At the same time, the intricacy and exactitude of Agematsu’s pieces echo a second Japanese sculptural tradition, one diametrically opposed to Enku’s: netsuke. Netsuke are tiny figurines originally used to secure the small cases that once hung from the sashes of kimonos. Made from precious materials, these objects afforded an artist the opportunity to explore an infinite variety of designs within a highly confined format, much as Agematsu’s standardized cellophane wrappers bring consistency to his heterogeneous constructions. Unlike the statues by Enku, which were intended for rural peasants, the exquisitely carved netsuke were a decidedly urban form, popular among wealthy city dwellers and developed concurrently with the rapid urbanization of Japan in the seventeenth and eighteenth centuries. This metropolitan association links this historical practice with the modernity inherent to Agematsu’s output.

From left: Enku, Yakushi (Bhaishajaguru, The Buddha of Healing), 17th century, wood, 17 × 6 1⁄2 × 3 3⁄4". Dog with shell netsuke, Japan, Edo period, 18th century, ivory, 1 5⁄8 × 1 5⁄8 × 1 5⁄8". Photo: Cleveland Museum of Art.

Beyond the intricacy and poetry of Agematsu’s sculptures, one is struck by how decidedly of the city they are. Using the lowliest and most abject materials New York has to offer, he weaves a kaleidoscopic portrait of the city. It is a Benjaminian corpus comparable, both in scale and in attitude, to the Paris of Eugène Atget, who photographed street corners, shopwindows, and (appropriately) ragpickers. Agematsu’s found detritus is damaged, cheap, and garishly colored: broken toys, candy wrappers, and other flotsam and jetsam of consumer capitalism. Visually, his displays echo those of Claes Oldenburg (albeit extremely compressed), especially works such as Mouse Museum, 1965–77, and Ray Gun Wing, 1969–77, wherein Oldenburg meticulously displayed his collection of self-made and found objects in museum-style display cases.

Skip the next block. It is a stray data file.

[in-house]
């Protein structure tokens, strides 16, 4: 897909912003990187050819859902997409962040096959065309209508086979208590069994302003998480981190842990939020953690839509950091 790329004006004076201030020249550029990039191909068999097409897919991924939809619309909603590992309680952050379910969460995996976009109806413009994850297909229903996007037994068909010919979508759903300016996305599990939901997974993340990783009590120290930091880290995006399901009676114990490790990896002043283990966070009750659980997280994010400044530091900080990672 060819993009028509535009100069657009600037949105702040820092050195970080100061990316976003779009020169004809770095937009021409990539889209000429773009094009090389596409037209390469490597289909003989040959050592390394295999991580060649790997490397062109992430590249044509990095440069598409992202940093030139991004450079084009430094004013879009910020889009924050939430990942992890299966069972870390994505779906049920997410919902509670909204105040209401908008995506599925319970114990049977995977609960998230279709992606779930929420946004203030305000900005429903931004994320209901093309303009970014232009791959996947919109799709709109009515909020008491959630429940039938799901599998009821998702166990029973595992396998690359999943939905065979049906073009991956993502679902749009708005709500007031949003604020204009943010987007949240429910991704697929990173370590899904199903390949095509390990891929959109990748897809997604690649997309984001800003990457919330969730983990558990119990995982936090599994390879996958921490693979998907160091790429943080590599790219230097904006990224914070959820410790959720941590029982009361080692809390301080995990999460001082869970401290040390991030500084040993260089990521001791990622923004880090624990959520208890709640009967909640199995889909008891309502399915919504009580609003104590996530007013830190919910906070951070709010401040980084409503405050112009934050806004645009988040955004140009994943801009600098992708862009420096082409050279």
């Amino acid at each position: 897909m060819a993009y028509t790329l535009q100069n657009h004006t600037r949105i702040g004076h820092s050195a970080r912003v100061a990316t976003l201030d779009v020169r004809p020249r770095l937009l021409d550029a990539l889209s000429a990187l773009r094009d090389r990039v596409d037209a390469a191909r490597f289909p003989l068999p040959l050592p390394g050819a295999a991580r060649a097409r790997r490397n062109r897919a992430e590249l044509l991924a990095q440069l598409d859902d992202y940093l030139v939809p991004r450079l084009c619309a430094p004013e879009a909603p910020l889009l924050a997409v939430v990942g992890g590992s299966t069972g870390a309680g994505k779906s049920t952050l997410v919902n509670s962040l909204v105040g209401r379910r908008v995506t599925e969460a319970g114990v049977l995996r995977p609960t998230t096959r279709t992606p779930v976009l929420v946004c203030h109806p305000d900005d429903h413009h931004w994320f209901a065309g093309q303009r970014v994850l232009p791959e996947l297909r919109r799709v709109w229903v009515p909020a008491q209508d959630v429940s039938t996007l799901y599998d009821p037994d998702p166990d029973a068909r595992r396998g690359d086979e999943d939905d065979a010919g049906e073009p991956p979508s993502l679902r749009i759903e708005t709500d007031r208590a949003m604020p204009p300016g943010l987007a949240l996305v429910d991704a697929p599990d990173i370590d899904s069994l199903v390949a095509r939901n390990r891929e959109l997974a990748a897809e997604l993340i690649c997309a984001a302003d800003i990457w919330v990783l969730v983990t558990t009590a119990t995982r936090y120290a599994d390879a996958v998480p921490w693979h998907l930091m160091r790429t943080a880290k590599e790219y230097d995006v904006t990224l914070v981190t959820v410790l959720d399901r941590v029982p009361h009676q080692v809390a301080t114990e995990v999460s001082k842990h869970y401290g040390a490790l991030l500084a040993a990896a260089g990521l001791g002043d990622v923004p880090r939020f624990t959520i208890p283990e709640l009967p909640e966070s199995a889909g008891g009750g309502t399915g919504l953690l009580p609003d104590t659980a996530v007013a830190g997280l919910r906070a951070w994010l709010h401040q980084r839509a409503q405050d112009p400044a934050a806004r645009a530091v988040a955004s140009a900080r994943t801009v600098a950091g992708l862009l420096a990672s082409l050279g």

View of “Yuji Agematsu: 2020,” 2021, Secession, Vienna. Photo: Sophie Thun.

As these seemingly incongruous and contradictory strands in Agematsu’s oeuvre indicate, he is a great synthesizer. Following the emergence of modernism, the art history of the twentieth century has often been propelled by non-Western artists who fused modernist methods with their own aesthetic traditions. From Natalia Goncharova’s merger of Futurism with Russian folk art and Fahrelnissa Zeid’s combination of geometric abstraction with Islamic decorative art to Yukio Nakagawa’s surrealist ikebana, those hailing from outside the so-called center have continually questioned and expanded the aesthetic and cultural limits of artmaking. This is the lineage to which we must turn in order to adequately understand Agematsu’s practice. He throws Benjaminian flânerie, Minimalist-Conceptualist seriality, and mangled Pop art into the same mix with a decidedly Japanese sculptural and poetic tradition, concocting an inimitable body of work of singular acuity and intensity.

Yuki Higashino is an artist based in Vienna.